« Ballard closes $5M strategic investment from Nisshinbo Holdings | Main | Kespry and NVIDIA demonstrate deep learning for commercial autonomous drones; NVIDIA Jetson TX1 » Researchers at the US Department of Energy’s (DOE’s) Pacific Northwest National Laboratory (PNNL) have presented a new and more complete view on the way a cyanobacterium—Cyanothece 51142—produces hydrogen. Using genome-scale transcript and protein profiling, the team study presented and tested a new hypothesis on the metabolic relationship between oxygenic photosynthesis and nitrogenase-mediated H production in Cyanothece 51142. The results, reported in an open-access paper in Nature’s Scientific Reports, show that net-positive rates of oxygenic photosynthesis and increased expression of photosystem II reaction centers correspond and are synchronized with nitrogenase expression and H production. Photobiological H production is still a nascent technology with long-term potential for sustainable energy production with a low environmental impact. Although direct biophotolytic H production has been documented and studied for decades, significant challenges remain for the development of microbial strains and conditions that can directly and efficiently use sunlight and water to produce H . Chief among them is the low production rate, which is largely due to feedback inhibition of the H producing enzymes by O , an obligate byproduct of oxygenic photosynthesis. Limitations imposed by O sensitivity of the native hydrogenase and nitrogenase enzymes have motivated significant efforts to identify and even engineer O tolerant variants and multi-stage processes that temporally separate O and H evolution. However, to date, the kinetic rates and sustainability of hydrogenase-mediated H production are low in comparison to those reported for some diazotrophic organisms that produce H in oxic-environments as a byproduct of nitrogenase catalyzed N fixation. Nitrogen-fixing cyanobacteria have been recognized as one of the most promising photolytic platforms for sustainable H production. A unicellular marine strain Cyanothece sp. ATCC 51142 (hereafter Cyanothece 51142) has emerged as a model system because of its ability to produce H at rates > 100 μmol-H hr−1 mg-Chl−1 under photosynthetic conditions associated with continuous illumination. … The current and prevailing view assumes that H production mediated by energetically expensive nitrogenase activity in Cyanothece 51142, and other closely related strains, is exclusively supported by ATP and reductant derived from oxidation of intracellular glycogen and/or cyclic-electron flow around photosystem (PS) I. Here we present evidence to support a new model whereby energy derived directly from oxygenic photosynthesis (i.e., linear electron flow through PS II) is an important process in funding the energy budget required for nitrogenase activity under illuminated, nitrogen-deplete conditions. PNNL scientists found that the organism taps into an unexpected source of energy to create hydrogen. Researchers have known that 51142 makes hydrogen by drawing upon sugars that it has stored during growth. In this study, PNNL researchers found that the organism also draws on a second source of energy, using sunlight and water directly to make hydrogen. Organisms such as cyanobacteria made life on the planet possible by producing the oxygen for the atmosphere 2.3 billion years ago. They also convert the abundant nitrogen in the atmosphere to a form that is essential for all plant life on the planet. Many of these organisms are equipped with an enzyme called nitrogenase to convert inert atmospheric nitrogen to more usable forms for plants and other organisms. For a long time, scientists have known that nitrogenase produces small quantities of molecular hydrogen as a byproduct. When nitrogen is not available, the organism produces hydrogen. The team set up Cyanothece 51142 in a bioreactor, limited the supply of nitrogen, and kept the lights on 24 hours a day for several weeks. The team used an array of high-tech equipment to yield sophisticated minute-by-minute profiles of the organism as it converted light energy to hydrogen. Scientists conducted many of their analyses using capabilities at EMSL, the Environmental Molecular Sciences Laboratory, a DOE user facility at PNNL, to “interrogate” the genes and proteins of the organism as they changed while the reactions occurred. The team conducted a “multi-omics experiment,” studying the genomics, transcriptomics and proteomics of the organism's activity, as well as its reaction kinetics. The scientists scrutinized 5,303 genes and 1,360 proteins at eight separate times over the course of 48 hours as the bacteria, with limited nitrogen supply, switched on the activity of the nitrogenase protein. The scientists found that in addition to drawing upon its previously stored energy, the organism captures light and uses that energy to split water to create hydrogen in real time. As one component of the organism is creating energy by collecting light energy, another part is using that energy simultaneously to create hydrogen. In a paper published in 2012 in mBio, Alex Beliaev, one of two scientists at the Department of Energy's Pacific Northwest National Laboratory who led the research, and colleagues raised questions about how the microbe drew upon the energy required to produce hydrogen. In the new paper, the molecular signals the team studied show that photosynthesis and the hydrogen production by nitrogenase happen hand in hand in a coordinated manner. The team includes 11 researchers from PNNL. Beliaev began the project seven years ago as part of hydrogen production research related to biofuels, and Bernstein picked it up when he joined PNNL two years ago. The work was funded by the Department of Energy Office of Science (Biological and Environmental Research) and by PNNL's Laboratory Directed Research and Development Program, which funds the Linus Pauling Distinguished Postdoctoral Fellowship Program.


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Site: http://www.rdmag.com/rss-feeds/all/rss.xml/all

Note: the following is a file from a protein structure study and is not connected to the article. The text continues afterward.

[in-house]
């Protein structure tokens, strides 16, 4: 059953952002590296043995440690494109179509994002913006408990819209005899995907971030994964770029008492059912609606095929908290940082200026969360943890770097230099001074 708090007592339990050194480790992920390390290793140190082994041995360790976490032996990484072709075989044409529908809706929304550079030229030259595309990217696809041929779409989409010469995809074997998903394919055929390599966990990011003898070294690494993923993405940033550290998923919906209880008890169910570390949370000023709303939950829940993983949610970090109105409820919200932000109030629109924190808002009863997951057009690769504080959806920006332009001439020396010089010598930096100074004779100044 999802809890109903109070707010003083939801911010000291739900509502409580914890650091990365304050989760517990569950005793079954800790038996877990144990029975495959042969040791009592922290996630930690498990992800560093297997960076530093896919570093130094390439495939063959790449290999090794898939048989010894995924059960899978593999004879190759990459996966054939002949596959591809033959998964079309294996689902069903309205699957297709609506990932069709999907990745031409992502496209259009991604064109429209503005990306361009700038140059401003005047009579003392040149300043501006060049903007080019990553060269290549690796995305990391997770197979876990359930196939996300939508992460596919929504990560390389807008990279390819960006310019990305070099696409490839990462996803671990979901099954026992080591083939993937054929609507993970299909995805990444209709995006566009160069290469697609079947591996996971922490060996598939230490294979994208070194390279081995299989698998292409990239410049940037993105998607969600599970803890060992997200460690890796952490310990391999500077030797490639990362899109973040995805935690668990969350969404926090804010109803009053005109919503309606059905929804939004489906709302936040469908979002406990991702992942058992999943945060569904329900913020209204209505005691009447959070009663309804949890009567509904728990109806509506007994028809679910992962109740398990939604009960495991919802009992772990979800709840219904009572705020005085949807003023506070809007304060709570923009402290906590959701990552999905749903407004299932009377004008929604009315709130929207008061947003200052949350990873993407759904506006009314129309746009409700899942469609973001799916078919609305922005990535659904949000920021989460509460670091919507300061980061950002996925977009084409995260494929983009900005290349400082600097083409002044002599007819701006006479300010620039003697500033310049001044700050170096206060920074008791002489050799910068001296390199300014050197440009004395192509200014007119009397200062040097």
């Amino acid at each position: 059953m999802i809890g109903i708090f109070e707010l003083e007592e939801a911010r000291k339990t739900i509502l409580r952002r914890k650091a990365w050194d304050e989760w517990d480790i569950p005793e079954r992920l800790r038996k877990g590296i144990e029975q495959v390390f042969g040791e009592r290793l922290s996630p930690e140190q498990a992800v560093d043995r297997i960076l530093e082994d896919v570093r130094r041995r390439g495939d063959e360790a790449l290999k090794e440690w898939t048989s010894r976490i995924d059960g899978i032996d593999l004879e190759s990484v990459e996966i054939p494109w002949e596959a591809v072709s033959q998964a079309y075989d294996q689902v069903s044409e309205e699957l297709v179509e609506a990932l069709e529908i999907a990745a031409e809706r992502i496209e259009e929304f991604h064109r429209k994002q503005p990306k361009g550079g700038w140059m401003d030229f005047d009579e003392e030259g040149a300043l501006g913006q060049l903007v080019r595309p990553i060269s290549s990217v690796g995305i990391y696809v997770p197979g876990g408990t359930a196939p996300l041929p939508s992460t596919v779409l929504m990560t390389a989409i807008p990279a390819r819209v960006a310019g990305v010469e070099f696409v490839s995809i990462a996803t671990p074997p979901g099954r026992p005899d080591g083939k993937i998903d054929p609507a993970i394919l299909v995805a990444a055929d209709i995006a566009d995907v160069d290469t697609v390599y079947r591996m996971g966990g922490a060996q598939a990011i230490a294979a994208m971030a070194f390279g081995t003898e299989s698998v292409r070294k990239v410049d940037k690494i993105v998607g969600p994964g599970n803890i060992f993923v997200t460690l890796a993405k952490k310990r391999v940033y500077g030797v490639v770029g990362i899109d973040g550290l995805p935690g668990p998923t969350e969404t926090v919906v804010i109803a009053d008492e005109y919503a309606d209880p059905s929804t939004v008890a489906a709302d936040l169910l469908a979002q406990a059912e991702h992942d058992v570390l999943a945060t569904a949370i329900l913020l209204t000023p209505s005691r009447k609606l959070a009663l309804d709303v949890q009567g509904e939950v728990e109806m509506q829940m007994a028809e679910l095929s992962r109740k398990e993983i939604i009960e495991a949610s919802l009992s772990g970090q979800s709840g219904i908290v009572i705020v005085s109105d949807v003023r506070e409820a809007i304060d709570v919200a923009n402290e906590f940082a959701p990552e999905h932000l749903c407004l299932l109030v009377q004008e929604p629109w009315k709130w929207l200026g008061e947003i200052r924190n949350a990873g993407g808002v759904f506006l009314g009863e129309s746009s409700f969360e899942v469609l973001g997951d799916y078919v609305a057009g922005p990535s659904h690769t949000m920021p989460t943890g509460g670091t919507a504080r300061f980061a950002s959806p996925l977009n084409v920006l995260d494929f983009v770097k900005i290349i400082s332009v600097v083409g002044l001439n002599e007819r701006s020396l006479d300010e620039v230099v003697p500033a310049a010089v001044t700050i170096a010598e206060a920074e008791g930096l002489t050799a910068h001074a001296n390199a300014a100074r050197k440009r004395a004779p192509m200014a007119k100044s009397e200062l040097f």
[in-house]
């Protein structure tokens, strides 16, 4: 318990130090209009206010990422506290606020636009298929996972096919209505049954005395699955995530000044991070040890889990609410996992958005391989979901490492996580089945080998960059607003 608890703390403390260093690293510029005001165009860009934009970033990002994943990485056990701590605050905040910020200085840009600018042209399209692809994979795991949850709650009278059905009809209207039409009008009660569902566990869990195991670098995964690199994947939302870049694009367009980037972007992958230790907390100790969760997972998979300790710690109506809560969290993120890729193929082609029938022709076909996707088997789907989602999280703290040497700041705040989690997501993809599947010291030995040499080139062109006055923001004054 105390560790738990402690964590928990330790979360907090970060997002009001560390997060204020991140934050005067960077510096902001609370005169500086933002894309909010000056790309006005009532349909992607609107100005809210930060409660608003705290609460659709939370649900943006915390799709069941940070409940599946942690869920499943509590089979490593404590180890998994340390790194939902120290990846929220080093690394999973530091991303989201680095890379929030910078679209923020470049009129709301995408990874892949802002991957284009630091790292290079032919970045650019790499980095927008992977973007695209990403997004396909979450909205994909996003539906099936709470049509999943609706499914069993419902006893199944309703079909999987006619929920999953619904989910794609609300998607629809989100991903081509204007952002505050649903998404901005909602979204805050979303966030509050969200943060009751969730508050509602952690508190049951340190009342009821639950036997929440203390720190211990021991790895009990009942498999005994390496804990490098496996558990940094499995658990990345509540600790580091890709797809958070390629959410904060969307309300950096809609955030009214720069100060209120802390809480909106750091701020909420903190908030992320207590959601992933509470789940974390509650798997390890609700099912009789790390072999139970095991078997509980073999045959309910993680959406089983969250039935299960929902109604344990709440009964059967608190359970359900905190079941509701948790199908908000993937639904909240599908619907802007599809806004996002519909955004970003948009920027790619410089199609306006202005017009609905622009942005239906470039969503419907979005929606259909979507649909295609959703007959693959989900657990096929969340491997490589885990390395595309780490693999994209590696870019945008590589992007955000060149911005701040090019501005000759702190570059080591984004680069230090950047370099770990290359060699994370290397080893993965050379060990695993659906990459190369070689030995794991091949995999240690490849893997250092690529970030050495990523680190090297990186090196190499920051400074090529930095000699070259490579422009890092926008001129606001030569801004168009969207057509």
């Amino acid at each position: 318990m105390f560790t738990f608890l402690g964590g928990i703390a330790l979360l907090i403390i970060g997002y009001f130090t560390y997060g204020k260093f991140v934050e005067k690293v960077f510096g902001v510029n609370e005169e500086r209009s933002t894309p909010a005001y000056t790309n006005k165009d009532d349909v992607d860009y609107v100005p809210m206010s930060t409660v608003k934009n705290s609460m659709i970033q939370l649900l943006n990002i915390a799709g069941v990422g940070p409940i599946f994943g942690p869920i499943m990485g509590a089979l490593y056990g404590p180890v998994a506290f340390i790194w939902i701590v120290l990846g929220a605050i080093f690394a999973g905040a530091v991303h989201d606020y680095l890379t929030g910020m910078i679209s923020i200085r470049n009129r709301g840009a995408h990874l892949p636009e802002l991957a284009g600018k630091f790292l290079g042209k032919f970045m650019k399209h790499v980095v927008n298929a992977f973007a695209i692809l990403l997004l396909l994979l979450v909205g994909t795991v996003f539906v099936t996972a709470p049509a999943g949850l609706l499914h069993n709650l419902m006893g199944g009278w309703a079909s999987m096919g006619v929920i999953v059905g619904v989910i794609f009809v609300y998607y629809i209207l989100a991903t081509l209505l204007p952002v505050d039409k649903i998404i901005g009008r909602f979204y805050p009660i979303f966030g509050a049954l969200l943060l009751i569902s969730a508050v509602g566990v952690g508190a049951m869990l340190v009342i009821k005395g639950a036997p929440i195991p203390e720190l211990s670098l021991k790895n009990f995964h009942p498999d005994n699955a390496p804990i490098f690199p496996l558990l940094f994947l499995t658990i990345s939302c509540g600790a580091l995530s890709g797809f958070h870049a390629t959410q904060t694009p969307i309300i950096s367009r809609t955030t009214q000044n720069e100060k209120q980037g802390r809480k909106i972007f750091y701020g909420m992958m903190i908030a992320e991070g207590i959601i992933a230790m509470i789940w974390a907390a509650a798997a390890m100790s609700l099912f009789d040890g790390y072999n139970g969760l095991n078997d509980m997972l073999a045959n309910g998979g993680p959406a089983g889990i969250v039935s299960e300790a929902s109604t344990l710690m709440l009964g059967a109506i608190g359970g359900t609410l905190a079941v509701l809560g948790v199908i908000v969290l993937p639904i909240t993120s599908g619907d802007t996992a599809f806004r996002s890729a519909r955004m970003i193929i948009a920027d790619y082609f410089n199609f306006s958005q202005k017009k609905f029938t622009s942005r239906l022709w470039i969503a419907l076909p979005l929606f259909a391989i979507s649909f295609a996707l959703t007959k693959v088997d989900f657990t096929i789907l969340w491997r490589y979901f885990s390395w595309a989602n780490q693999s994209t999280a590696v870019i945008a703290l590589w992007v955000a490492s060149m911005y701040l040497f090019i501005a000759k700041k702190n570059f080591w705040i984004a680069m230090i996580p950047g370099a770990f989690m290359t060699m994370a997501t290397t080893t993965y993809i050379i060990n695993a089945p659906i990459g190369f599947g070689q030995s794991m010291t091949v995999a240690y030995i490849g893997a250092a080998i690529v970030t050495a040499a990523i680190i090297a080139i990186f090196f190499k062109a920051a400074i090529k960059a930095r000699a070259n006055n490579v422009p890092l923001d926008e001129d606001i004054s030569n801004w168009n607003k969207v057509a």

In the quest for renewable fuels, scientists are taking lessons from a humble bacterium that fills our oceans and covers moist surfaces the world over. While the organism captures light to make food in a process called photosynthesis, scientists have found that it simultaneously uses the energy from that captured light to produce hydrogen. While the nuances of how microbes draw upon sunlight, water, and elements like carbon and nitrogen to survive may seem detached and remote from modern life, such knowledge is central to our ability to meet the energy needs of our planet's growing population. "The ultimate goal here is to take energy from the sun, and water, and produce useable energy," said microbiologist Alex Beliaev, one of two scientists at the Department of Energy's Pacific Northwest National Laboratory who led the research. "The more we know about the pathways involved in this process, the more likely we will be able to find a facile and economic way to produce renewable energy. The organisms that produce clean energy naturally provide a blueprint of sorts for how we might do this." The latest finding, published in Scientific Reports, concerns a cyanobacterium known as Cyanothece 51142, a type of bacteria also called blue-green algae that produces hydrogen — a resource that is one focus of the worldwide push toward renewable energy. PNNL scientists found that the organism taps into an unexpected source of energy to create hydrogen. Researchers have known that 51142 makes hydrogen by drawing upon sugars that it has stored during growth. In this study, PNNL researchers found that the organism also draws on a second source of energy, using sunlight and water directly to make hydrogen. Cyanobacteria: Central to life and energy production Organisms like cyanobacteria made life on the planet possible by producing the oxygen for our atmosphere 2.3 billion years ago. They also convert the abundant nitrogen in our atmosphere to a form that is essential for all plant life on the planet. "If we want to understand life on Earth, and how to improve it, this is a great place to start," said first author Hans Bernstein, a Linus Pauling distinguished postdoctoral fellow at PNNL. Bernstein and Beliaev are co-authors on the paper. Many of these organisms are equipped with an enzyme called nitrogenase to convert inert atmospheric nitrogen to more usable forms for plants and other organisms. For a long time, scientists have known that nitrogenase produces small quantities of molecular hydrogen as a byproduct. When nitrogen is not available, the organism produces hydrogen. It's this attribute of the enzyme that scientists like Bernstein and Beliaev focus on. The team set up Cyanothece 51142 in a bioreactor, limited the supply of nitrogen, and kept the lights on 24 hours a day for several weeks. The team used an array of high-tech equipment to yield sophisticated minute-by-minute profiles of the organism as it converted light energy to hydrogen. Scientists conducted many of their analyses using capabilities at EMSL, the Environmental Molecular Sciences Laboratory, a DOE user facility at PNNL, to "interrogate" the genes and proteins of the organism as they changed while the reactions occurred. In scientific parlance, the team conducted a "multi-omics experiment," studying the genomics, transcriptomics and proteomics of the organism's activity, as well as its reaction kinetics. The scientists scrutinized 5,303 genes and 1,360 proteins at eight separate times over the course of 48 hours as the bacteria, with limited nitrogen supply, switched on the activity of the nitrogenase protein. Scientists found that in addition to drawing upon its previously stored energy, the organism captures light and uses that energy to split water to create hydrogen in real time. As one component of the organism is creating energy by collecting light energy, another part is using that energy simultaneously to create hydrogen. Robust hydrogen production Scientists know that the organism is a robust producer of hydrogen, creating the resource at a rate higher than other known natural systems. "This organism can make lots of hydrogen, very fast; it's a viable catalyst for hydrogen production," said Bernstein. "The enzyme that makes the hydrogen needs a huge amount of energy. The real question is, what funds the energy budget for this important enzyme and then, how can we design and control it to create renewable fuels and to advance biotechnology?" In a paper published in 2012 in mBio, Beliaev and colleagues raised questions about how the microbe drew upon the energy required to produce hydrogen. In the new paper, the molecular signals the team studied show that photosynthesis and the hydrogen production by nitrogenase happen hand in hand in a coordinated manner. The team includes 11 researchers from PNNL. Beliaev began the project seven years ago as part of hydrogen production research related to biofuels, and Bernstein picked it up when he joined PNNL two years ago. "Our primary goal is to understand the fundamental processes that occur in nature, so that we can learn to design and control complex biological systems to sustain healthy people on a healthy planet," added Bernstein. The work was funded by the Department of Energy Office of Science (Biological and Environmental Research) and by PNNL's Laboratory Directed Research and Development Program, which funds the Linus Pauling Distinguished Postdoctoral Fellowship Program.